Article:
Iranian oil tankers have been spotted steaming for Venezuela in an alleged illicit ‘gold-for-oil’ trade intended to circumvent U.S. sanctions against both Iran and Venezuela. According to Reuters, a U.S. official said the U.S. has a “high degree of certainty” that Venezuela’s illegitimate president, Nicolas Maduro’s government is paying Iran tons of gold for the fuel – and the U.S. is considering measures to respond.
The question is – will President Trump stop the tankers?
Bloomberg has reported that Venezuelan officials loaded about 9 tons of gold – worth about $500 million – on jets owned by Iran’s Mahan Air – an airline suspected of being controlled by the Iranian Revolutionary Guard Corps (IRGC) and spreading COVID-19 throughout the Middle East. Flight logs show more than a dozen trips from Iran to Venezuela over the past month. This is a lot of gold for Iran’s shattered economy and fragile regime.
In exchange for oil refining technologies, “each of the flights left Venezuela loaded with gold and cash in euro and dollar denominations,” according to a U.S. official and an IRGC adviser, reported the Wall Street Journal (WSJ). Despite being oil-rich, Venezuela is suffering an acute scarcity of refined gasoline.
The WSJ also reported that the Guards adviser said, “the refining renovations are under way via a contract with IRGC-controlled engineering conglomerate Khatam al-Anbiya.”
Meanwhile, at least one tanker carrying fuel loaded at an Iranian port has set sail for Venezuela, according to vessel tracking data from Refinitiv Eikon on Wednesday, reported by Reuters. According to The Nation, citing maritime services’ information, three tankers, Fortune, Petunia, and Forest are currently crossing the Atlantic, while two more, Faxon and Clavel are transiting the Mediterranean Sea, possibly also destined for Venezuela.
In an April 29 press conference, U.S. Secretary of State Mike Pompeo said the Mahan Air flights to Venezuela “must stop.” “This is the same terrorist airline that Iran used to move weapons and fighters around the Middle East,” he said, reported WSJ. But what about these Iranian ships?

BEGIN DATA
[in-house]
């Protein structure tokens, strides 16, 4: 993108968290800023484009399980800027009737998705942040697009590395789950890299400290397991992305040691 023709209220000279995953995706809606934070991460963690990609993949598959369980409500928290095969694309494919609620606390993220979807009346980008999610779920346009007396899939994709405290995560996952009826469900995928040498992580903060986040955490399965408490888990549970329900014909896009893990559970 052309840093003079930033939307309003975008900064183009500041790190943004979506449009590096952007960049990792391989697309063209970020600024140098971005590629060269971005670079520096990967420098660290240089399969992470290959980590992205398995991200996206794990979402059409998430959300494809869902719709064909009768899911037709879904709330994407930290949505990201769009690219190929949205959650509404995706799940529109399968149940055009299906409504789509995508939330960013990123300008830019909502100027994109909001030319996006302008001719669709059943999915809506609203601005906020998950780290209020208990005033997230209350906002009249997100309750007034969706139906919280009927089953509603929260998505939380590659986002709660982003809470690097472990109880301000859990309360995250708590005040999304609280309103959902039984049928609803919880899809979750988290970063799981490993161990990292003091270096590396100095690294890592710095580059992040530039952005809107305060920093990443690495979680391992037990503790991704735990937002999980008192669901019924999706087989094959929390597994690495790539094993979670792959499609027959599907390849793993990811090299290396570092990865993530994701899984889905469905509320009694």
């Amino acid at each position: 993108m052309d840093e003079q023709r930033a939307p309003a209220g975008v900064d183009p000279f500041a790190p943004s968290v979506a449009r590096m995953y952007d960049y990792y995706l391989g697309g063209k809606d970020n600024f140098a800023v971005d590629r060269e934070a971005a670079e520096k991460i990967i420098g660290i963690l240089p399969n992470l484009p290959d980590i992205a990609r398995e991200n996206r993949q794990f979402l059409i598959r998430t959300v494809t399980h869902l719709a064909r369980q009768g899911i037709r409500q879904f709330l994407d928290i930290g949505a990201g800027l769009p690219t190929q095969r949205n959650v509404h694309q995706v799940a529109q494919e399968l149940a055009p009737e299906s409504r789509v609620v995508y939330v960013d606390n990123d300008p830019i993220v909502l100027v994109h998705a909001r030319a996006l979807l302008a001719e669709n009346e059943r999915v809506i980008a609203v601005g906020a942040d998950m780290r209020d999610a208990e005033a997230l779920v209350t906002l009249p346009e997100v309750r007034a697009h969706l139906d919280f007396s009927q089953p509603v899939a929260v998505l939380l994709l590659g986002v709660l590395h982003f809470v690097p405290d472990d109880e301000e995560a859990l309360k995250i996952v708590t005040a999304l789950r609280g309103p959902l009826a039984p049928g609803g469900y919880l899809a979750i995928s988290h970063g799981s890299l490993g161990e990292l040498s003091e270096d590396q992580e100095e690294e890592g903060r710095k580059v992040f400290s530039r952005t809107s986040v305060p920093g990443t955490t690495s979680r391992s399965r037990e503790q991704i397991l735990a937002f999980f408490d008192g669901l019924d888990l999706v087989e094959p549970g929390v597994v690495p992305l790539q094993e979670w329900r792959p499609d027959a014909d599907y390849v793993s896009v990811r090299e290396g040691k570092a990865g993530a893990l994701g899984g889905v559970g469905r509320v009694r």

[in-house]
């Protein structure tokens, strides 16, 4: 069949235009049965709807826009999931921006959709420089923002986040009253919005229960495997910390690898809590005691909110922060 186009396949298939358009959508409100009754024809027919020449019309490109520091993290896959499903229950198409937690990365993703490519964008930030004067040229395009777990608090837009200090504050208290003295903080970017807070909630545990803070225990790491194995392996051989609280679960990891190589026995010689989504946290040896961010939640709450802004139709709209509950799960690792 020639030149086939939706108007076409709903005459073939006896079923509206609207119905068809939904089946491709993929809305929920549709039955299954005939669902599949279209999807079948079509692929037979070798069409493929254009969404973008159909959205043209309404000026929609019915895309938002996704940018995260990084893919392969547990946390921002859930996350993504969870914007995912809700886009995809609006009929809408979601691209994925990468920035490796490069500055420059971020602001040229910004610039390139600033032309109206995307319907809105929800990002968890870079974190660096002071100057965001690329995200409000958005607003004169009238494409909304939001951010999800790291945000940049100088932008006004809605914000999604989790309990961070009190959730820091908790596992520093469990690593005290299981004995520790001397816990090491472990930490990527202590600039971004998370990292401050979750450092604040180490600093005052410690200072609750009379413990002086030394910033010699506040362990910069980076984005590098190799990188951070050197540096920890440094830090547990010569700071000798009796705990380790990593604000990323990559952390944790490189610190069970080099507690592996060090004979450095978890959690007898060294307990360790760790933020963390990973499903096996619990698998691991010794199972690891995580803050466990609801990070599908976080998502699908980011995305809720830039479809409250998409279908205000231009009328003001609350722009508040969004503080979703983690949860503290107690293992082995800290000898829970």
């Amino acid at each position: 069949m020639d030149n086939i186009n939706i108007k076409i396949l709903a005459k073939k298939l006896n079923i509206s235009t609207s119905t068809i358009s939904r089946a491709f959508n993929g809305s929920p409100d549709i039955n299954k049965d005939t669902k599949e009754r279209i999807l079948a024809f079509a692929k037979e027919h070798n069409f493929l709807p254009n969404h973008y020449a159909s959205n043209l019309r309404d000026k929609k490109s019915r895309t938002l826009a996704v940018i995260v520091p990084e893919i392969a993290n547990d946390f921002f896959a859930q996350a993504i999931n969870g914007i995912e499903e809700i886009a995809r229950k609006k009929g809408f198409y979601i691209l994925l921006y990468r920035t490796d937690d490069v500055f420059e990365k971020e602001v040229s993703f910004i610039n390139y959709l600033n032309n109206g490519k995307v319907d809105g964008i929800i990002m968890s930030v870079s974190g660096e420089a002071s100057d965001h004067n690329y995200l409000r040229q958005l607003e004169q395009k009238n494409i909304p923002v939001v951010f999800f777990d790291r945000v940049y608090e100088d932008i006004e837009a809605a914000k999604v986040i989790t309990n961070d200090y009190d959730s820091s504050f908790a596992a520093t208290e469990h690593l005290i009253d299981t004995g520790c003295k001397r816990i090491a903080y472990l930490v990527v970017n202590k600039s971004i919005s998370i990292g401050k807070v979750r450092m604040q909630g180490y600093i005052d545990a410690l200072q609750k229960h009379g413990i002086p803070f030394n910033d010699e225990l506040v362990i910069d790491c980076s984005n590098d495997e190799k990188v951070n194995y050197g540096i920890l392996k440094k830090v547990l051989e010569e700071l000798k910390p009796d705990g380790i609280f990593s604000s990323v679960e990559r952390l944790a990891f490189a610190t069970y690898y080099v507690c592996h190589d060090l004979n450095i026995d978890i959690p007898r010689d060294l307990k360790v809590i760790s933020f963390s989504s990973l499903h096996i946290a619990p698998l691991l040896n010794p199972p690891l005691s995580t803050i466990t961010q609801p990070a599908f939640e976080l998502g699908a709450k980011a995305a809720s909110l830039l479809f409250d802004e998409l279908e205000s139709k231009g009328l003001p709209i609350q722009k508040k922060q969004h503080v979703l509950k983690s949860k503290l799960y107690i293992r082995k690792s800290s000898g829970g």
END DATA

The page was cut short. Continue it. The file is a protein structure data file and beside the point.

As I previously wrote, last month the U.S. deployed a task force to the Caribbean, near Venezuela, on a “counternarcotic” mission. The force includes at least three destroyers, a littoral combat ship, the USS Detroit, Coast Guard cutters, helicopters, Navy P-8 patrol aircraft, and Air Force E-3 AWACS and E-8 JSTARS for airborne surveillance. The operation also includes security forces assistance brigades.
Gen. Mark Milley, Chairman of the Joint Chiefs of Staff, said there were “thousands” of sailors, Coast Guardsmen, soldiers, airmen and Marines involved. This is the largest military deployment to the region in many years. So, the forces are there to interdict the Iranian ships.
Senior Trump national security officials have also said this U.S. military deployment is not only counternarcotic, reported the Miami Herald, but also aimed at denying funds to Nicolas Maduro and his closest allies, who have been recently indicted in the U.S. on drug trafficking charges.
These Iranian ships now steaming toward Venezuela could be the test of how serious this administration is about that, and about dealing with both rogue regimes.